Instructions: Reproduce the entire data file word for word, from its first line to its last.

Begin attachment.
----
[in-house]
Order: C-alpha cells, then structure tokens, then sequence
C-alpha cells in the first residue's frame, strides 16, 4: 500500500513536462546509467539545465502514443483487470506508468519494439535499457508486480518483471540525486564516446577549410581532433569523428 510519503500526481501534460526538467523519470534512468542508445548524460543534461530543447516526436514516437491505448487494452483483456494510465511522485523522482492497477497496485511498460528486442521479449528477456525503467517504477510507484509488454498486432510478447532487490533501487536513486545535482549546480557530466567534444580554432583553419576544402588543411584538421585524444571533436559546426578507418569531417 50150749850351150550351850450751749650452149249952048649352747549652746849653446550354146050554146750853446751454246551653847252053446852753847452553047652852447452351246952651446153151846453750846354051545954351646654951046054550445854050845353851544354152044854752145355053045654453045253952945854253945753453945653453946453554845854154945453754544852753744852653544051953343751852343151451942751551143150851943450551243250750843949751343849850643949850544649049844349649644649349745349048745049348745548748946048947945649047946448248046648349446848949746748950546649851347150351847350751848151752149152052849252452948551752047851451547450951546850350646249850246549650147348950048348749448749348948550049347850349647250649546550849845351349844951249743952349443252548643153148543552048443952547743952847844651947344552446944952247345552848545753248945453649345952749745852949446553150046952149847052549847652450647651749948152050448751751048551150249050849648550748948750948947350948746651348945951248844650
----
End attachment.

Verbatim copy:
[in-house]
Order: C-alpha cells, then structure tokens, then sequence
C-alpha cells in the first residue's frame, strides 16, 4: 500500500513536462546509467539545465502514443483487470506508468519494439535499457508486480518483471540525486564516446577549410581532433569523428 510519503500526481501534460526538467523519470534512468542508445548524460543534461530543447516526436514516437491505448487494452483483456494510465511522485523522482492497477497496485511498460528486442521479449528477456525503467517504477510507484509488454498486432510478447532487490533501487536513486545535482549546480557530466567534444580554432583553419576544402588543411584538421585524444571533436559546426578507418569531417 50150749850351150550351850450751749650452149249952048649352747549652746849653446550354146050554146750853446751454246551653847252053446852753847452553047652852447452351246952651446153151846453750846354051545954351646654951046054550445854050845353851544354152044854752145355053045654453045253952945854253945753453945653453946453554845854154945453754544852753744852653544051953343751852343151451942751551143150851943450551243250750843949751343849850643949850544649049844349649644649349745349048745049348745548748946048947945649047946448248046648349446848949746748950546649851347150351847350751848151752149152052849252452948551752047851451547450951546850350646249850246549650147348950048348749448749348948550049347850349647250649546550849845351349844951249743952349443252548643153148543552048443952547743952847844651947344552446944952247345552848545753248945453649345952749745852949446553150046952149847052549847652450647651749948152050448751751048551150249050849648550748948750948947350948746651348945951248844650